Illich's vision was of a society in which people learned from each other as friends, in a regime of abundance, a society in which the tools of production, as Marx would say, were strictly and democratically limited so that knowledge about how to master them was no longer scarce. This is in stark contrast to the world we now live in, with knowledge constantly made obsolete through the steady, never-ending introduction of new tools and technologies. An extreme case of this can be seen in computer programming and digital engineering, where practitioners have to engage in pretty much constant education, often at great cost, to keep up with the pace of "advancement." Miss a beat and you are out of work.

    Illich's is a most radical vision, one that probably means we would do without the computer revolution we all admire so. It substitutes a world in which people live peacefully with each other, more or less, for the current one where everyone is fighting for the ability to sit in a classroom and listen to some credentialed expert tell them what they should learn and when, regardless of the anyone's actual interests or curiousity. 

    The key concept is the contrast between abundance (of knowledge and learning, for instance) and scarcity (a fundamental assumption of modern economics.)

    Before you dismiss Deschooling Society as a long-ago book ready for discarding, find a copy of his Tools for Conviviality, available as a free download from many websites, and see how Illich's vision of how society might better use and think about technology progressed and developed in the following years. I really believe these two books should be read together. I happened to start with the second one, which appealed to me as someone who made his living thinking about technology, and then learned of Deschooling, which still surprises me with its insights and relevance.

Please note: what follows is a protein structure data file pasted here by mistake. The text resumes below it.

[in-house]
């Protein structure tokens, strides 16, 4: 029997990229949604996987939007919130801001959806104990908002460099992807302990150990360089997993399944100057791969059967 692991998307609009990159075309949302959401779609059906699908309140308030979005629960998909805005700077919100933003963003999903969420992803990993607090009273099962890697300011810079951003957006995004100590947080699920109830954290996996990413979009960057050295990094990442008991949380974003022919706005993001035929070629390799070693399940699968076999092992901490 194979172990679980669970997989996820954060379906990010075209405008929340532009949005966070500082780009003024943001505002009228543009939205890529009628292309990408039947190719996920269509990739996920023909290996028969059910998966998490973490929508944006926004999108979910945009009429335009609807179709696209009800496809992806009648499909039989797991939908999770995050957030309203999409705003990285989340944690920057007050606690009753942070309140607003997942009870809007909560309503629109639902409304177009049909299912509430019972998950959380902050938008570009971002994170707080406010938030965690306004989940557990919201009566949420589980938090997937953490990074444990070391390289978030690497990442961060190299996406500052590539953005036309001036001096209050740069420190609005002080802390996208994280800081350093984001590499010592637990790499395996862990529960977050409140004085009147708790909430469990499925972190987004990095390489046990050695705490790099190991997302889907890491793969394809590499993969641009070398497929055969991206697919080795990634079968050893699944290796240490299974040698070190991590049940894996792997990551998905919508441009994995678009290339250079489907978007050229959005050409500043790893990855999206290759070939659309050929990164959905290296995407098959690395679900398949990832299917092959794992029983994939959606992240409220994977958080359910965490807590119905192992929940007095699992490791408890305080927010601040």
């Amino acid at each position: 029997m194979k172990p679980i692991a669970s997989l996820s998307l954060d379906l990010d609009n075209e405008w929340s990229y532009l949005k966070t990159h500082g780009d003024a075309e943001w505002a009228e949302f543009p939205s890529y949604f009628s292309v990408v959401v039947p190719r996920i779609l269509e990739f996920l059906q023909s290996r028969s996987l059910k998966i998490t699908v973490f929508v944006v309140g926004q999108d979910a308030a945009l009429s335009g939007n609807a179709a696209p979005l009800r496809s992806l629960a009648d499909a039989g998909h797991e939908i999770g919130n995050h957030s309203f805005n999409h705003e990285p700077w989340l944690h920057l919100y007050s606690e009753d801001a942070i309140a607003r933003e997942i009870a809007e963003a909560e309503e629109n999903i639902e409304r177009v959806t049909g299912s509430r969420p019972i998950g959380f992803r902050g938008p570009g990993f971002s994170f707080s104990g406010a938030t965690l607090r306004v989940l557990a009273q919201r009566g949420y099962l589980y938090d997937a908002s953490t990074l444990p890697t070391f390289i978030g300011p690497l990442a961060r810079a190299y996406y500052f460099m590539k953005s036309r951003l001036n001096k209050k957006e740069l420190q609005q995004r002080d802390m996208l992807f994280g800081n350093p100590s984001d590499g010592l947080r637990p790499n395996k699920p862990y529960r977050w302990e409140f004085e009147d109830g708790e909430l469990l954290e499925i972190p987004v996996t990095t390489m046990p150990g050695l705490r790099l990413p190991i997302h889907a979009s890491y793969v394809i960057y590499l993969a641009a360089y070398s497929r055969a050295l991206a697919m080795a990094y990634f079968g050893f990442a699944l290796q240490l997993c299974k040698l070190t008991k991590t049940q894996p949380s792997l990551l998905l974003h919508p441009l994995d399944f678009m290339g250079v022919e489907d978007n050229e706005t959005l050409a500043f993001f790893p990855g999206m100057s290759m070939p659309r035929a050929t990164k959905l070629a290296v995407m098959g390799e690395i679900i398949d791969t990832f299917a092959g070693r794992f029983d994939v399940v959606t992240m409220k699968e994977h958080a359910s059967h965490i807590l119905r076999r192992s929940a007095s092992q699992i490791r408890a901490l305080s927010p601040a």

That's what I think.

  • Wombat-Charles-hates-labels   March 14, 2012, 5 p.m.
    In Reply To:   EcologicalHumanist   March 14, 2012, 4:21 p.m.

    Learning is a continuous process as you noted.

    I think as time goes on the learning methods will

    keep evolving. especially the online element.

  • EcologicalHumanist   March 14, 2012, 5:33 p.m.
    In Reply To:   Jennifer Claro   March 14, 2012, 4:39 p.m.


    Yes, you succinctly stated the main points I wanted to make regarding online vs. university education, although really there isn't any reason that offline education, seperate from formal pedagogy, couldn't also have the same positive qualities. To just invert your three limits of Universities, we could rephrase the benefits of a peer learning system to be:

    1. long term

    2. non-linear (integrated or porous)

    and 3. flexible (able to evolve and produce new off-shoots and endeavors)

    I would also add that a good learning network would be horizontal, or non-heirarchical.

    As for morphing, maybe we could just talk about what we are moving on to, reading next, thinking about, etc., especially if it has some relationship to Illich or what we now know to be common interests in participants.

    For example, I just heard about a book called Cognitive Surplus: Creativity and Generosity in a Connected Age and would be interested in reading it with others. I'm also a big fan of Lawrence Lessig, if anyone knows him...

    We could also, in the spirit of flexibility, talk about other things we are reading NOT related to Deschooling Society. For example, I'm a huge Science Fiction fan and the next novel I am going to read is probably going to be VALIS by Phillip K. Dick.

    I don't really need "closure," I just had ideas to post about here floating in my mind, but held back because I wasn't sure if they were really relevant. Thanks for your encouraging response!


  • EcologicalHumanist   March 14, 2012, 5:39 p.m.
    In Reply To:   Dave Menninger   March 14, 2012, 4:50 p.m.